Why Dilwale Dulhania Le Jayenge ran for 20 years
- 20 February 2015
After a run of more than 20 years, the Bollywood film Dilwale Dulhania Le Jayenge - known to fans as DDLJ - has had its final screening at a cinema in Mumbai. It's one of the most successful Indian films of all time, grossing millions not just in India but around the world. Rajini Vaidyanathan asks what makes it such a classic.
The ultimate Bollywood rom-com
To the uninitiated, this film was significant to Bollywood, as When Harry Met Sally was to Hollywood - a rom-com which defined a generation. The romance forged by two expat Indians who meet on an inter-railing trip around Europe, still warms hearts today, however outdated it now feels. It also fulfilled every cliche in the Bollywood rule book, while showing a new self-confidence about the portrayal of love. A boy named Raj falls for a young woman named Simran, her father disapproves and tries to marry her off to someone else. Raj tries to win her family over, but it all ends up in a bloody fight scene (where grown men are seen hitting each other with sticks). But a few black eyes later true love prevails. The idea of a "love" marriage was still seen as rebellious in 1990s India, but the finale where Simran's father finally gives in provided the perfect family-friendly ending. "It says that it is cool to be Raj and Simran while maintaining our Indianness and culture," actor Shah Rukh Khan said of the film last year.
The cult of Shah Rukh Khan
The film catapulted actor Shah Rukh Khan to stratospheric levels of fame, and made him Bollywood's biggest heart-throb. His role as Raj Malhotra, the doe-eyed, lovesick bad boy with a good heart, served as a mould for several of his later characters (some of them also called Raj). His pairing with the actress Kajol, was also seen as a turning point for both their careers. They'd acted together before, but their chemistry in DDLJ made them the one of the hottest on-screen couples Bollywood had ever seen.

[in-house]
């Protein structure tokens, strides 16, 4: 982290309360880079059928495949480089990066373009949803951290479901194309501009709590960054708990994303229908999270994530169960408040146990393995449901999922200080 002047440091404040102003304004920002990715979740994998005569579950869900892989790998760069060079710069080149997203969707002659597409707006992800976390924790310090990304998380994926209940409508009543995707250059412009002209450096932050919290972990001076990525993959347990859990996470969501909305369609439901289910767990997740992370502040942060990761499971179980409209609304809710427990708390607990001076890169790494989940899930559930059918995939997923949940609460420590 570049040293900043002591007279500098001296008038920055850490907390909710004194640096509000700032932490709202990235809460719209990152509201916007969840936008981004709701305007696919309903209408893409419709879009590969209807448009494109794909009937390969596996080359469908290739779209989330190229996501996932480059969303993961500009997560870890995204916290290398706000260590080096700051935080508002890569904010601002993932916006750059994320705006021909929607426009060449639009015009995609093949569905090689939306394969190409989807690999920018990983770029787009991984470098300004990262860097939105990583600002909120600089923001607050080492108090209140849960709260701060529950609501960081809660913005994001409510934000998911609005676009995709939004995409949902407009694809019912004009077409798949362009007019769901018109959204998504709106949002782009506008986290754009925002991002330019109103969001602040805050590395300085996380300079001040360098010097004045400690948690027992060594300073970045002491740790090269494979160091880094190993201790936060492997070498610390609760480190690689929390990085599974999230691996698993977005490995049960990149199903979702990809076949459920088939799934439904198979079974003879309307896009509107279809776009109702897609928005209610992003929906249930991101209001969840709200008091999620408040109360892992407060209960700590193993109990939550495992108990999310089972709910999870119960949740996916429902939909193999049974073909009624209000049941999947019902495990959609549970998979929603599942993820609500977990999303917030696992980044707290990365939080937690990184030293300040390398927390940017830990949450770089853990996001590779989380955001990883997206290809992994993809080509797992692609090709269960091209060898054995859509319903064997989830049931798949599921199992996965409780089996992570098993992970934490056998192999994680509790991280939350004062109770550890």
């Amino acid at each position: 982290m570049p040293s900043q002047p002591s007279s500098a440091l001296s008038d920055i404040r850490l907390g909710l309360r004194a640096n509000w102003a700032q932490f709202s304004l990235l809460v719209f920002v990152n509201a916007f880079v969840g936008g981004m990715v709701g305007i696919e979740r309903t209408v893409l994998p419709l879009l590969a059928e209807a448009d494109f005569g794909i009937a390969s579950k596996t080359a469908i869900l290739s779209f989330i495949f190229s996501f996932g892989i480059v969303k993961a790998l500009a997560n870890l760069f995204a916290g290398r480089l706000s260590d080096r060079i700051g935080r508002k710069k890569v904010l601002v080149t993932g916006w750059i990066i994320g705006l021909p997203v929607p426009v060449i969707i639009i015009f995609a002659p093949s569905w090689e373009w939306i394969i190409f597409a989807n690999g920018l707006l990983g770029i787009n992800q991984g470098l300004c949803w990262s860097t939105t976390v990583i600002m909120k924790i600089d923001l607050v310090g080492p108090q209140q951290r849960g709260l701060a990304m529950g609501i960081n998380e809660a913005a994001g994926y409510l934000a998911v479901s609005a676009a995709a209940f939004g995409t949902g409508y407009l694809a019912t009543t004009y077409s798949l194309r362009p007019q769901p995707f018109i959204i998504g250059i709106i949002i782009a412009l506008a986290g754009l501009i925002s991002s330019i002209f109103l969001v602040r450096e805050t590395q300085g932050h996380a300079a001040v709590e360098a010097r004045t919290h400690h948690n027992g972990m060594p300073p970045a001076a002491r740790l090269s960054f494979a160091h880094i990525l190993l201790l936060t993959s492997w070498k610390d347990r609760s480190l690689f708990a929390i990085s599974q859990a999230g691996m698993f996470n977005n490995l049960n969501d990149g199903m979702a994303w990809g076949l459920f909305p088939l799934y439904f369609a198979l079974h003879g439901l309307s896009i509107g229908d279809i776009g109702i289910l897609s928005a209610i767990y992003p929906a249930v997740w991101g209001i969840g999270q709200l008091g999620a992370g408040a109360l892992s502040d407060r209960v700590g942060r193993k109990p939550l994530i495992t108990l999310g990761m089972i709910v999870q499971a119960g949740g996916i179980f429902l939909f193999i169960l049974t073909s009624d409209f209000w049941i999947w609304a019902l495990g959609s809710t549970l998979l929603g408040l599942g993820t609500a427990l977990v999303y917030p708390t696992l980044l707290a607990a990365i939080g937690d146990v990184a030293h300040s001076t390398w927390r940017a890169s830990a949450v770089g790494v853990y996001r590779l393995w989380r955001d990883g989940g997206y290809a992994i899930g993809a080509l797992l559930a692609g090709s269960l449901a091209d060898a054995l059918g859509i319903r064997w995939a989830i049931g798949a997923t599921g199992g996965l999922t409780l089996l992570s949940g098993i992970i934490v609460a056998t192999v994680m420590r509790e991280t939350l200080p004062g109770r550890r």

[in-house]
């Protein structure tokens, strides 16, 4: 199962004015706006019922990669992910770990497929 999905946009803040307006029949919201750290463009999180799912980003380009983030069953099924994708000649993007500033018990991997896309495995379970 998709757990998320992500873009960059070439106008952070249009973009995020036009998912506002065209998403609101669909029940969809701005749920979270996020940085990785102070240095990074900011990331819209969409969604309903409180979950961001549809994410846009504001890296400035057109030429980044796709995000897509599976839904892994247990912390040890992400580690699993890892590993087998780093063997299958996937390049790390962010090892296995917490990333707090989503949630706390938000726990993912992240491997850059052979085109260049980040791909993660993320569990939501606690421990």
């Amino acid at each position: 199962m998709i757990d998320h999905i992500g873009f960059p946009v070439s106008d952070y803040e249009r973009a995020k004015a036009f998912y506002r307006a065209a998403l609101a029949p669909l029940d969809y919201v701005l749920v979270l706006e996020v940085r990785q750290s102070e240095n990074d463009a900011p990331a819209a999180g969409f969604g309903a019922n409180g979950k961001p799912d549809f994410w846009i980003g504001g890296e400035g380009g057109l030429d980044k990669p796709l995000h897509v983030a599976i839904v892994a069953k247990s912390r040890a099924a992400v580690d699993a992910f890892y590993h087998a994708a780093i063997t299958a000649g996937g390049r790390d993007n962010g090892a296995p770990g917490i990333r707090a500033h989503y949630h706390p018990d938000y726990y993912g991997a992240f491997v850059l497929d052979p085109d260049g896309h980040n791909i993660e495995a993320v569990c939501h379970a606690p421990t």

Reflection of the times
The film was released in 1995, a few years after India had opened up its economy to the world. The country was changing both culturally and economically, and young people were displaying a new self-confidence. The film was seen as one of the first to truly reflect this. It was also cool and trendy - the characters dressed in denim jackets and blue jeans! They blended Indian fashion with Western designs, lived overseas and represented a new brand of global Indian.
Two young Indians who meet inter-railing ranks as a pretty strange premise for a blockbuster movie, but it provided the perfect opportunity to shoot in a number of European capitals. A dance number on the top deck of a double decker bus, a scene on the escalators of the London underground and plenty of dancing in the foothills of snow-capped Swiss mountains, were all part of the film's mission to appeal to millions of Indians living overseas (non-resident Indians, or NRIs). The film grossed more than $2m outside India, and sparked a Bollywood trend for European destinations. It's been reported that one early idea to reach the international Indian audience, was to cast Tom Cruise in the role of Raj.
You'd be hard pressed to attend an Indian wedding, without hearing one of the songs from DDLJ. The music was an integral part of the film as the character of Raj travelled from train to train, carrying a small mandolin, his secret weapon for wooing Simran. Almost all of the songs from the film were hits, mixing traditional Indian folk song motifs, with the classic schmaltzy love songs modern Bollywood is famous for.